Afterwards, we adventured on the snow to learn and practice different skills. We learned how to walk on snowy slopes of different angles, how to use our ice axes, how to rope up with our partners and to walk together, how to team arrest when someone falls, how to secure our progression with snow pickets… and much more things as our instructors shared with us their different experience and passion. I had a really great time learning all those skills and it was really fun to be able to practice them on the spot. However, the weather decided not to be super cooperative and the rain started again, this time pretty hard. We then decided to repack our things and to go back to the hut to continue our learning in a dry space, leaving only our tents to the campground to dry… eventually.
Back in the hut, everyone had a warm dinner and we learned how to build different types of anchors, based on the EARNEST or SERENE acronyms. Then, since the rain had stopped and the night seemed to be beautiful, Thomas and I went back to the campground for the night. The rest of the group stayed at the hut. That night, I had the chance to enjoy a sky full of stars with blurred summits all around me. Wonderful and memorable!
On Sunday, the group met at the campground and we went back on the snow at 8am. We first learned how to wear and walk with our crampons and we then ascended the snowy slopes being roped up, practicing what we learned the day before. After that, we split the team in two stations: ice and snow. This time, we were blessed by a shining sun that felt so good and that required lots of sunscreen and good sunglasses!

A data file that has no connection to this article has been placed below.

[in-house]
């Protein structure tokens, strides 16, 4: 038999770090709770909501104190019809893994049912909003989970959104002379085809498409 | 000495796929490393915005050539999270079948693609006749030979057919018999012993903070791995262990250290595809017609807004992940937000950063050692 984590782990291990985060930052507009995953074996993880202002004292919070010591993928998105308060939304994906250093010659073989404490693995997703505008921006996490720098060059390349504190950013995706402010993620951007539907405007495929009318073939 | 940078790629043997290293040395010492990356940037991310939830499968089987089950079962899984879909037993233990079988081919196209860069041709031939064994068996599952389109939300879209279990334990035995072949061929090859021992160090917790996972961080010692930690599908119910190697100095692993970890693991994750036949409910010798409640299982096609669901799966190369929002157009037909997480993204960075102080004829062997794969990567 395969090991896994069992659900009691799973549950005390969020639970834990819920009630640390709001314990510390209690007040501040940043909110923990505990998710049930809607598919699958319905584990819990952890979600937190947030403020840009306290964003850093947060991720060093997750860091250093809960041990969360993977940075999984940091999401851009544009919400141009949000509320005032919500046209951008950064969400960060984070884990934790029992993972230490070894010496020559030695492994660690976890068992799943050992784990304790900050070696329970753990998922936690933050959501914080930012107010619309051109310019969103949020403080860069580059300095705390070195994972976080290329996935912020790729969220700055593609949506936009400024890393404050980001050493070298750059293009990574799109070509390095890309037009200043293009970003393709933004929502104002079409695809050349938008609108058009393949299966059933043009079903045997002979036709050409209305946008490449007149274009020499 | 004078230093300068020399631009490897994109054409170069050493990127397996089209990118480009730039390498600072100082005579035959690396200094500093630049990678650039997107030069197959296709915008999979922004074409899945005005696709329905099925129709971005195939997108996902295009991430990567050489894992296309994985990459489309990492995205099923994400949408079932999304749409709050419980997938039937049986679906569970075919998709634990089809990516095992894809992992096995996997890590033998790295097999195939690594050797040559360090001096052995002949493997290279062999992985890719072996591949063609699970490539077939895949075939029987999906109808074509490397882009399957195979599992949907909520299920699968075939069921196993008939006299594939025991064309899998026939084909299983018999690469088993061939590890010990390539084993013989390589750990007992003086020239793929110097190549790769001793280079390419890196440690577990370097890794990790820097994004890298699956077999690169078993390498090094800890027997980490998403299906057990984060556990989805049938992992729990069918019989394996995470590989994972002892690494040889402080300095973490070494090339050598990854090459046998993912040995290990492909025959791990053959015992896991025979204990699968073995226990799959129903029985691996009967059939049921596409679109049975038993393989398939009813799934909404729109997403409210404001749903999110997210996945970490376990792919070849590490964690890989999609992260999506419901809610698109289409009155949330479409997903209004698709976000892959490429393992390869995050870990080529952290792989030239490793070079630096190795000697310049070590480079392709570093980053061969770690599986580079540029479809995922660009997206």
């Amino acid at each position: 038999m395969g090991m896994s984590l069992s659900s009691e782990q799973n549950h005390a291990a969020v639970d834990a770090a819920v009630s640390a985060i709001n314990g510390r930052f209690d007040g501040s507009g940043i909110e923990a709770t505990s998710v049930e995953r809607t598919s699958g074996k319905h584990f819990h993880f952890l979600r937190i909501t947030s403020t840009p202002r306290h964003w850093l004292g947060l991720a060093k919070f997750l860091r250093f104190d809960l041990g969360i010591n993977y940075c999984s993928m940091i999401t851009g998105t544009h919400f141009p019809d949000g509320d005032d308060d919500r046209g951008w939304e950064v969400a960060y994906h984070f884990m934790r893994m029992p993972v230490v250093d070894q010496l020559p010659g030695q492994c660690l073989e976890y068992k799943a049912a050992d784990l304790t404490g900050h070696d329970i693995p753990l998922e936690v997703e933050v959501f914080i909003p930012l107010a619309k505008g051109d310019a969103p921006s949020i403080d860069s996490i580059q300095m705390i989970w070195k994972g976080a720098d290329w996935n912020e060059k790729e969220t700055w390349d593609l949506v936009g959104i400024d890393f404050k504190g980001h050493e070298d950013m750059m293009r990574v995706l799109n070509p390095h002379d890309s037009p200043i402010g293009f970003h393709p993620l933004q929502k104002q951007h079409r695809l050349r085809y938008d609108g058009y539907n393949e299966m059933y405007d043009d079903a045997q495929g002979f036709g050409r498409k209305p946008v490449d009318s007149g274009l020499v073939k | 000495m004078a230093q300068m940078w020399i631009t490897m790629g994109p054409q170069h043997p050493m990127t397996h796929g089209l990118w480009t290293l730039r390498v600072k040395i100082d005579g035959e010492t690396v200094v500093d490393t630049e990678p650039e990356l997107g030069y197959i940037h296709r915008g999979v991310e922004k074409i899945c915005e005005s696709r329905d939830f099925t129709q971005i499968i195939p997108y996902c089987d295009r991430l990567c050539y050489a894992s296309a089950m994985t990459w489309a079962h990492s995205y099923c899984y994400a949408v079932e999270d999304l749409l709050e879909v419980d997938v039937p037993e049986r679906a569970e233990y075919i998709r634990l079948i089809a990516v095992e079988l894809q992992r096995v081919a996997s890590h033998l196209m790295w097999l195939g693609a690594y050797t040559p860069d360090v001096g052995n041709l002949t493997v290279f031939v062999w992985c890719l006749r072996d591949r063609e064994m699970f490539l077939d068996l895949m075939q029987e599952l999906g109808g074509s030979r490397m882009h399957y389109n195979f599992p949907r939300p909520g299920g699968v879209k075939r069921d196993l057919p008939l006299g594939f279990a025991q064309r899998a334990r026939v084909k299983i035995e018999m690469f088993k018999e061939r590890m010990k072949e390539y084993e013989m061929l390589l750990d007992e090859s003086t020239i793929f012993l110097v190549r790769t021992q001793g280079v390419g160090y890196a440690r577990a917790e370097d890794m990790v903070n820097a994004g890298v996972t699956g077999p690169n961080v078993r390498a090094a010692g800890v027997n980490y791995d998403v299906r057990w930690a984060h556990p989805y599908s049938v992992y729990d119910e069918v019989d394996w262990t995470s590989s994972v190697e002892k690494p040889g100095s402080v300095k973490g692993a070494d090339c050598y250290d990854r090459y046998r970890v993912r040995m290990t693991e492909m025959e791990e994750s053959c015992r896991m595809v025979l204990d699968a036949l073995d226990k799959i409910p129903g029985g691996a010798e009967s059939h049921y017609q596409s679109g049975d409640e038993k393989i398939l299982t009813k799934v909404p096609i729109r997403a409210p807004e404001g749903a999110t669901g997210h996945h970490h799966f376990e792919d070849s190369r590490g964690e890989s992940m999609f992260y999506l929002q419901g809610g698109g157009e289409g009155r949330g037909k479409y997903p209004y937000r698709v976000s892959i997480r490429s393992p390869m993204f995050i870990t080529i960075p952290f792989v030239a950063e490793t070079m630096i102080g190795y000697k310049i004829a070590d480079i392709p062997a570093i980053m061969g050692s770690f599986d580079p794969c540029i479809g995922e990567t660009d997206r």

In the ice station, we learned how to fix ice screws in an ice wall, how to build ice anchors, V-threads and we had a glimpse about ice climbing and rappelling.
Figure 6: Building ice anchors (photo by Christine Beaulieu)
On the snow side, we learned how to build anchors with snow pickets or with a dead man (that can apparently be as small as a Snicker bar)!
After lunch, we moved to rock stuff and the instructors taught us when and how to place gear such as cams and nuts.
We finally made our way down back to the campground by practicing self-arrest in wet snow. Luckily the sun was still there and it was great! We spent a little time packing the tents and at Keith’s hut, then we started our way down on Cerise Creek Trail around 4:30pm. The hike down was beautiful under the sun and we all came back to the car safe and the head full of new ideas and adventurous projects!
Before heading back to Vancouver, we stopped to eat a delicious pizza in Pemberton together. A big thanks here to all the drivers, because on my side, I passed out as soon as we left Pemberton and woke up only on the Lions Gate Bridge, around midnight.
A big thanks also to Luca who organized this awesome trip and who taught us so many things, and to Heather and Raz to have joined the crew and took time to initiate a group of VOCers to the alpine beauty and hazards! This really was a memorable trip!